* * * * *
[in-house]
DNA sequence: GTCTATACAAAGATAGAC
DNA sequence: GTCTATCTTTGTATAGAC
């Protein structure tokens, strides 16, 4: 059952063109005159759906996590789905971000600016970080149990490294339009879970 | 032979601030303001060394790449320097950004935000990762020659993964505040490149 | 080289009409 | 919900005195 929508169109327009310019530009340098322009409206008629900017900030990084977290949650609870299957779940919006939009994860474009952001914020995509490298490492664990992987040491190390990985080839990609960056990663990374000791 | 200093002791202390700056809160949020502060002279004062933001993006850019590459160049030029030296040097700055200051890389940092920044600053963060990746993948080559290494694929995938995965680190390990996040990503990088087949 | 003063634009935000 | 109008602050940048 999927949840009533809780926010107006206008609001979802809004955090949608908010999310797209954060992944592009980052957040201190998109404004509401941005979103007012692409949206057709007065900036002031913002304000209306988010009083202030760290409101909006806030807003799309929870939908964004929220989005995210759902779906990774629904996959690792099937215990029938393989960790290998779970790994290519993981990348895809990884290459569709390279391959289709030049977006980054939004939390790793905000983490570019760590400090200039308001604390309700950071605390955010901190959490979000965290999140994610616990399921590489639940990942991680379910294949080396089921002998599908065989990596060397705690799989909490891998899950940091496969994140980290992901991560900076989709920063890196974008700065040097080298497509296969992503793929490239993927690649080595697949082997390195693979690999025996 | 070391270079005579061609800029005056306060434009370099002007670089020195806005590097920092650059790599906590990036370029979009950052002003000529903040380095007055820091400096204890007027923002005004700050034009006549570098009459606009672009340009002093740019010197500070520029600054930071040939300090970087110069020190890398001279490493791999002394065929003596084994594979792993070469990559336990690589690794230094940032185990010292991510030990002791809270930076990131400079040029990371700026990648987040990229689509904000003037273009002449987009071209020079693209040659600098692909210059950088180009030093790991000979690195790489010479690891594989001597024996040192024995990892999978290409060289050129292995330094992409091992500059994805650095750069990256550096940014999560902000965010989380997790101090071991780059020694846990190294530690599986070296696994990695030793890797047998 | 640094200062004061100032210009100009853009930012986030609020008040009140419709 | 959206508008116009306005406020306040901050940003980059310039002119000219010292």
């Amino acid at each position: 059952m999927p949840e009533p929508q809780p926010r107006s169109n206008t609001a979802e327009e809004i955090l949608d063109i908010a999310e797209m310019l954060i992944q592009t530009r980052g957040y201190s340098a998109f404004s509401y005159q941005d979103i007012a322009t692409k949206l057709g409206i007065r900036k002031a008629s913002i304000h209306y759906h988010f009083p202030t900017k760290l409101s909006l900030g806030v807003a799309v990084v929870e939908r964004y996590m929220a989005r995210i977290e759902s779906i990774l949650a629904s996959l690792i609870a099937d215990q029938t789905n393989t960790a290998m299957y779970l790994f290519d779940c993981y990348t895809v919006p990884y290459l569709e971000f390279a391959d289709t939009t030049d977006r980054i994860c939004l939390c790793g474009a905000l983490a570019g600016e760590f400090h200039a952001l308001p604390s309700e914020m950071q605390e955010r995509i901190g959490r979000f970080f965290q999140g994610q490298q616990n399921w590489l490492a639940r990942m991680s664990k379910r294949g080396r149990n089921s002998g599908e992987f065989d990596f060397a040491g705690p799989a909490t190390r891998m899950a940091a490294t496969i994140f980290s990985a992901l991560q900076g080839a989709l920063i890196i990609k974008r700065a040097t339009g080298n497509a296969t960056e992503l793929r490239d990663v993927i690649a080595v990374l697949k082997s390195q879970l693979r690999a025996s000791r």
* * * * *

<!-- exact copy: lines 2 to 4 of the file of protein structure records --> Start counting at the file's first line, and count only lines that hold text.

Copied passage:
DNA sequence: GTCTATACAAAGATAGAC
DNA sequence: GTCTATCTTTGTATAGAC
């Protein structure tokens, strides 16, 4: 059952063109005159759906996590789905971000600016970080149990490294339009879970 | 032979601030303001060394790449320097950004935000990762020659993964505040490149 | 080289009409 | 919900005195 929508169109327009310019530009340098322009409206008629900017900030990084977290949650609870299957779940919006939009994860474009952001914020995509490298490492664990992987040491190390990985080839990609960056990663990374000791 | 200093002791202390700056809160949020502060002279004062933001993006850019590459160049030029030296040097700055200051890389940092920044600053963060990746993948080559290494694929995938995965680190390990996040990503990088087949 | 003063634009935000 | 109008602050940048 999927949840009533809780926010107006206008609001979802809004955090949608908010999310797209954060992944592009980052957040201190998109404004509401941005979103007012692409949206057709007065900036002031913002304000209306988010009083202030760290409101909006806030807003799309929870939908964004929220989005995210759902779906990774629904996959690792099937215990029938393989960790290998779970790994290519993981990348895809990884290459569709390279391959289709030049977006980054939004939390790793905000983490570019760590400090200039308001604390309700950071605390955010901190959490979000965290999140994610616990399921590489639940990942991680379910294949080396089921002998599908065989990596060397705690799989909490891998899950940091496969994140980290992901991560900076989709920063890196974008700065040097080298497509296969992503793929490239993927690649080595697949082997390195693979690999025996 | 070391270079005579061609800029005056306060434009370099002007670089020195806005590097920092650059790599906590990036370029979009950052002003000529903040380095007055820091400096204890007027923002005004700050034009006549570098009459606009672009340009002093740019010197500070520029600054930071040939300090970087110069020190890398001279490493791999002394065929003596084994594979792993070469990559336990690589690794230094940032185990010292991510030990002791809270930076990131400079040029990371700026990648987040990229689509904000003037273009002449987009071209020079693209040659600098692909210059950088180009030093790991000979690195790489010479690891594989001597024996040192024995990892999978290409060289050129292995330094992409091992500059994805650095750069990256550096940014999560902000965010989380997790101090071991780059020694846990190294530690599986070296696994990695030793890797047998 | 640094200062004061100032210009100009853009930012986030609020008040009140419709 | 959206508008116009306005406020306040901050940003980059310039002119000219010292």